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Alto Pass is a small community in Union County with a population of just over 300 residents. The Village currently has failing septic tanks for the collection and treatment of sanitary sewer waste. The Village applied and was approved for a UCCGP that will be used for the construction of a new wastewater treatment system with chlorination, and a septic tank effluent pump wastewater collection system consisting of approximately 160 new septic tanks and pumps at each residence and business in the community. A necessary force main will also be constructed along with the installation of air release valves, cleanouts, and a backup generator. The removal and replacement of pavement and other improvements will also be included as part of the project.

In addition to EPA funding, Alto Pass is also receiving $500,000 from the Illinois Department of Commerce and Economic Opportunity and more than $2.2 million from the U.S. Department of Agriculture Rural Development Loan/Grant Funds to help fund the project. The total project cost is estimated to be $6.622 million. The Village anticipates starting construction in January 2022 and completing construction in December 2022.

“When we invest in real, tangible infrastructure, we are doing the work we are elected to do,” said State Representative Paul Jacobs (R-Paloma). “I am thrilled Southern Illinois is receiving the attention we deserve on this crucial piece of infrastructure for our people. This project will also mean good-paying jobs for the hard-working men and women of Southern Illinois while ensuring basic needs continue to be met."

In addition to the UCCGP (construction) and UCPGP (planning) programs, the state is investing in additional environmental infrastructure through Governor Pritzker’s historic Rebuild Illinois capital plan. Those programs include the Green Infrastructure Grant Opportunities program, which is investing $25 million in capital funds to construct green infrastructure best management practices to prevent, eliminate, or reduce water quality impairments. Through Rebuild Illinois, IEPA also received an additional $100 million to fund wastewater and drinking water infrastructure projects through the State Revolving Fund loan program as well as a $50 million hazardous waste remediation program to ensure hazardous wastes do not negatively impact the health of Illinois residents or their communities.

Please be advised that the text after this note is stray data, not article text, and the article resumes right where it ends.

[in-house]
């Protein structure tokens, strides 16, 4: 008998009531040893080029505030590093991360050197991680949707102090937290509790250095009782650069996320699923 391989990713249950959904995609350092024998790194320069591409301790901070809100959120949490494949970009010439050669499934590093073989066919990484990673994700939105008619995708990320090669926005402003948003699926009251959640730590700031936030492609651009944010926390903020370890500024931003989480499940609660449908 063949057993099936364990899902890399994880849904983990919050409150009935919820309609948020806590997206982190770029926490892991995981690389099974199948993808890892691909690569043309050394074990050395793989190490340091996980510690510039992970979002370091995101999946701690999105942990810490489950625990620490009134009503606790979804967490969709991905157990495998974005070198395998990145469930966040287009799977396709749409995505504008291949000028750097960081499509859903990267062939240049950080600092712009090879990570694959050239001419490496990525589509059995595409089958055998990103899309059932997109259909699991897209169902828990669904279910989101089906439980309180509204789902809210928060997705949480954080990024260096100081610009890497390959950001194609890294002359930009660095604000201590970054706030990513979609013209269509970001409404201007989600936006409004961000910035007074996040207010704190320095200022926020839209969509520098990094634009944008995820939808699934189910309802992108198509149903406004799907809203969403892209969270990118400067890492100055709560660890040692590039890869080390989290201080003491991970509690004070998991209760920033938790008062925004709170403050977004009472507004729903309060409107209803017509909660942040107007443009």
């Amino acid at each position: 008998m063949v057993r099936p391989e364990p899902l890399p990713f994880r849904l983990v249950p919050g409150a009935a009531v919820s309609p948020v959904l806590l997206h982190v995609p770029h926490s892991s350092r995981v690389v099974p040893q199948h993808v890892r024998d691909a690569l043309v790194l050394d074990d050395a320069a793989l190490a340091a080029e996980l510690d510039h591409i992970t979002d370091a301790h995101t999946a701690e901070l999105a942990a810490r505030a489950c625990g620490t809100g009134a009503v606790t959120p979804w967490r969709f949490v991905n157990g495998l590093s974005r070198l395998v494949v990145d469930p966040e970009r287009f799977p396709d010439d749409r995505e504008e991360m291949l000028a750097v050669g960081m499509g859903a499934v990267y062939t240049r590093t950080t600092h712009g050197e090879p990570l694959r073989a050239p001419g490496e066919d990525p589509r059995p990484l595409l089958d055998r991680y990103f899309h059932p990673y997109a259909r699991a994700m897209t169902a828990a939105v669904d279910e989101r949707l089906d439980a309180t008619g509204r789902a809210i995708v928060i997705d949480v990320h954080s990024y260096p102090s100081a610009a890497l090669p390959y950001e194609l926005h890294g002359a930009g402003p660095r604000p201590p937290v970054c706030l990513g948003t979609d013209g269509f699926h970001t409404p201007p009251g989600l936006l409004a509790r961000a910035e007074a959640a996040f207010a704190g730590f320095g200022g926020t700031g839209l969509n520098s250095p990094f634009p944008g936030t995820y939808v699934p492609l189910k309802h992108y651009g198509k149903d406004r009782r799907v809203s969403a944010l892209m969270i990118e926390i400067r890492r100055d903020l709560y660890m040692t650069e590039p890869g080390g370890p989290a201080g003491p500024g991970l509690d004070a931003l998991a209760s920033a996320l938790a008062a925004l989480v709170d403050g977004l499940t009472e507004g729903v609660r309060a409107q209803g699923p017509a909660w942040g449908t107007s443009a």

Other communities that are receiving UCCGP Grants include:

  • City of Freeport in Stephenson County will receive $2,244,529 to provide sewer service to the Oakhill Subdivision residences that are currently utilizing private septic systems.
  • Village of Westfield in Clark County will receive $5,000,000 to construct a wastewater treatment plant with UV disinfection to serve approximately 558 residents of the unsewered community.
  • City of East Dubuque in Jo Daviess County will receive $2,222,000 to extend the sanitary sewer to 84 residential single-family households in the Indian Hills and Kneable Court residential subdivisions that are currently on private systems.
  • Northern Moraine Water Reclamation District/Village of Holiday Hills in McHenry County will receive $3,495,000 for the Phase 1 portion of the extension of sanitary sewer service from Northern Moraine Wastewater Reclamation District to the 276 single-family residences in the Village of Holiday Hills and 29 homes in the Le Ville Vaupell Subdivision.

For more information about the Unsewered Communities Construction and Planning Grant Programs, please visit